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Baroness Blackstone: My Lords, the noble Lord implies that the prohibition is new, but it is not; it is in the existing arrangements. It is important that people understand that. He also implies that large numbers of village shops will go out of business because of a new arrangement that is being introduced. The arrangement already exists and the village shops are operating. The rules that apply to village shops are exactly the same as those that apply to supermarkets; the issue depends on the intensity of use. If the intensity of use in supermarkets becomes mainly that of selling petrol to motorists who drive in with their cars to pick up petrol and move on, the same limit and prohibition will apply to them. However, that is not normally the case, because petrol is a smaller part of their business than selling food and other items. The noble Lord is not being entirely fair about the present position, which—I again remind him—was introduced by the government whom he supported not that long ago.

Lord Hodgson of Astley Abbotts: My Lords, are we going to play pat-ball over who did what? The fact is that economic conditions have changed much over the past 15 years and forecourt stalls are now a feature of the retail scene. Moreover, over the past 15 years village shops and village facilities have come under

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greater economic pressure than ever. That cannot be helped but it is a fact. We either say, "We must stick with the law as it is because that would send the wrong signal", or we must say, "This is not right because the circumstances have changed".

If the Minister can produce a single piece of evidence that shows that selling booze from small shops in villages increases the number of alcohol-related deaths from driving, I should not be standing here. The fact is that there is no such information. In Scotland, there is no public opinion for change. The reality is that we should make the change to reflect the circumstances and take a small step towards preserving the village shop. I want to test the opinion of the House.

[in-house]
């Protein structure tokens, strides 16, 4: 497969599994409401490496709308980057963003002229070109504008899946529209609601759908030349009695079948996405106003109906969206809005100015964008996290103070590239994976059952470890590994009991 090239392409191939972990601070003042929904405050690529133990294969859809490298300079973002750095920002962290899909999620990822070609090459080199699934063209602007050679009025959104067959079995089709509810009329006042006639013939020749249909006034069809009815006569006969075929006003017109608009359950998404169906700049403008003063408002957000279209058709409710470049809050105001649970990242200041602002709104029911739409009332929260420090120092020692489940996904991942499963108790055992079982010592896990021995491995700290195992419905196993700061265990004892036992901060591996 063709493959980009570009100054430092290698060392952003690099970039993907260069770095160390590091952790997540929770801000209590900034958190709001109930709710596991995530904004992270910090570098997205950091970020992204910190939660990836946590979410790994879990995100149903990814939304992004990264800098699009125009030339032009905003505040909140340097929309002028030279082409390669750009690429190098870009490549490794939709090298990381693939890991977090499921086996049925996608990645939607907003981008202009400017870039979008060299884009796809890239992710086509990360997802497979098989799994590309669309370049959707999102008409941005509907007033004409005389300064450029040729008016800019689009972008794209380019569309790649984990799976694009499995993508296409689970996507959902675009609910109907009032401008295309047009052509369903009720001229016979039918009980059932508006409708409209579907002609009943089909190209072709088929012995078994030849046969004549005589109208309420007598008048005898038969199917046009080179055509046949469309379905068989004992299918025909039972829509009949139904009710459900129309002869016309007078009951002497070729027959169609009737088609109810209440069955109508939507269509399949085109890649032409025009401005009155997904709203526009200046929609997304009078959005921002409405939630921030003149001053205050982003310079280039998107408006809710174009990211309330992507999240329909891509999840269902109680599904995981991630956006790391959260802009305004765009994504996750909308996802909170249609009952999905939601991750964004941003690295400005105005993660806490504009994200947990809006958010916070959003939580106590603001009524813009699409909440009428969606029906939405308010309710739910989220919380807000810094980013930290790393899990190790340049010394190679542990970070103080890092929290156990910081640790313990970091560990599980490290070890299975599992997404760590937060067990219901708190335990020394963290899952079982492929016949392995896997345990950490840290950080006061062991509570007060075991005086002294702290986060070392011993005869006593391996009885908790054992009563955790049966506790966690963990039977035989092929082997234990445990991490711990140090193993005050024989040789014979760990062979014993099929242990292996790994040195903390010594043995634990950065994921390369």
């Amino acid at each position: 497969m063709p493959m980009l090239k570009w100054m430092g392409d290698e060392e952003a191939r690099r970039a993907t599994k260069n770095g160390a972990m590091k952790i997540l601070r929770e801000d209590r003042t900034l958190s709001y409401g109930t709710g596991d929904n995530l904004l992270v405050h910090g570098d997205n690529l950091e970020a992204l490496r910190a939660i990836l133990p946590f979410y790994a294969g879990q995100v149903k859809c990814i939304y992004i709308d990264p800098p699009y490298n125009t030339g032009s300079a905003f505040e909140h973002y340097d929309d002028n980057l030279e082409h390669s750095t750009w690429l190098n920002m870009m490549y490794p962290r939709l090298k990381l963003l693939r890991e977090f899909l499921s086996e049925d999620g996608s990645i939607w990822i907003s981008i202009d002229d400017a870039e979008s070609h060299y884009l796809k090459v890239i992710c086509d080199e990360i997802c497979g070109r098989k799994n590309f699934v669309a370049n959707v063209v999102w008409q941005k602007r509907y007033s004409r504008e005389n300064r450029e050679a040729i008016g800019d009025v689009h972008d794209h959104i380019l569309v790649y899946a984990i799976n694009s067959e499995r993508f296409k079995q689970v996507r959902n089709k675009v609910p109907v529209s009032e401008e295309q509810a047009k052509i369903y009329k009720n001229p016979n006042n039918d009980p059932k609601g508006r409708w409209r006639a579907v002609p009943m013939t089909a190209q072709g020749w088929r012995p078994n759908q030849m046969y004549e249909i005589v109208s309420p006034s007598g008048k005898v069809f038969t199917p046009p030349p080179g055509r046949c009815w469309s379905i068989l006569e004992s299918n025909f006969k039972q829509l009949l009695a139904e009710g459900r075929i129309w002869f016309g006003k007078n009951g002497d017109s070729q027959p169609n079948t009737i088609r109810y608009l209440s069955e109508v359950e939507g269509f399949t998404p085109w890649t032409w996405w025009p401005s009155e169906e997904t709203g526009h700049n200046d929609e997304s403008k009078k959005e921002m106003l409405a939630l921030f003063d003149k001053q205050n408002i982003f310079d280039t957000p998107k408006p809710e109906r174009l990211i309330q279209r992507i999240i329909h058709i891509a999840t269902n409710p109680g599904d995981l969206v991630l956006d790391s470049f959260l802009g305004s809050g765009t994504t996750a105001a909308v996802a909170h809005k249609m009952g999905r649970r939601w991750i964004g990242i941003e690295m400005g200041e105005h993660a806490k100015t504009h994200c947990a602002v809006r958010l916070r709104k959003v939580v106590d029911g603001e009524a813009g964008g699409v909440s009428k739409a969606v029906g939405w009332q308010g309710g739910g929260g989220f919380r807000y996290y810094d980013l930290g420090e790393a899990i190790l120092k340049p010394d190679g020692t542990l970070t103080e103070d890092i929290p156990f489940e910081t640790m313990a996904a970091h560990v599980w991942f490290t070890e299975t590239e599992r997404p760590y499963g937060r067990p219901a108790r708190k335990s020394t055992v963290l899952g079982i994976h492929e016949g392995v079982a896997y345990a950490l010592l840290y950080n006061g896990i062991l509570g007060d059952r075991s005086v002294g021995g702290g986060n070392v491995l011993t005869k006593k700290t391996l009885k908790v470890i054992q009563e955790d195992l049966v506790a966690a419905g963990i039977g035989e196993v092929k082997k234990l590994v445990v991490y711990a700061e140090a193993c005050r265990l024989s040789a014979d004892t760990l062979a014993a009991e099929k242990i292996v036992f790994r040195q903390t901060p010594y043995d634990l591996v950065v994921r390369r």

6.20 p.m.

On Question, Whether the said amendment (No. 232) shall be agreed to?

Their Lordships divided: Contents, 107; Not-Contents, 116.

Division No. 2


Addington, L.
Allenby of Megiddo, V.
Alton of Liverpool, L.
Anelay of St Johns, B.
Avebury, L.
Barker, B.
Blaker, L.
Blatch, B.
Bridgeman, V.
Brougham and Vaux, L.
Burnham, L.
Buscombe, B.
Byford, B.
Campbell of Alloway, L.
Carlile of Berriew, L.
Carlisle of Bucklow, L.
Cobbold, L.
Colwyn, L.
Cope of Berkeley, L.
Craigavon, V.
Dean of Harptree, L.
Denham, L.
Dholakia, L.
Dixon-Smith, L.
Dundee, E.
Elton, L.
Falkland, V.
Ferrers, E.
Fookes, B.
Freeman, L.
Gardner of Parkes, B.
Garel-Jones, L.
Geraint, L.
Glenarthur, L.
Glentoran, L.
Goodhart, L.
Gray of Contin, L.
Hamwee, B.
Hanningfield, L.
Hayhoe, L.
Henley, L.
Higgins, L.
Hodgson of Astley Abbotts, L. [Teller]
Hooper, B.
Howe, E.
Hylton, L.
Jopling, L.
King of Bridgwater, L.
Linklater of Butterstone, B.
Liverpool, E.
Livsey of Talgarth, L.
Lucas, L.
Luke, L.
MacGregor of Pulham Market, L.
Mackie of Benshie, L.
Maddock, B.
Mar and Kellie, E.
Marlesford, L.
Methuen, L.
Montrose, D.
Moynihan, L.
Newby, L.
Newton of Braintree, L.
Northbrook, L.
Norton of Louth, L.
Oakeshott of Seagrove Bay, L.
O'Cathain, B.
Palmer, L.
Park of Monmouth, B.
Patten, L.
Pearson of Rannoch, L.
Peel, E.
Peyton of Yeovil, L.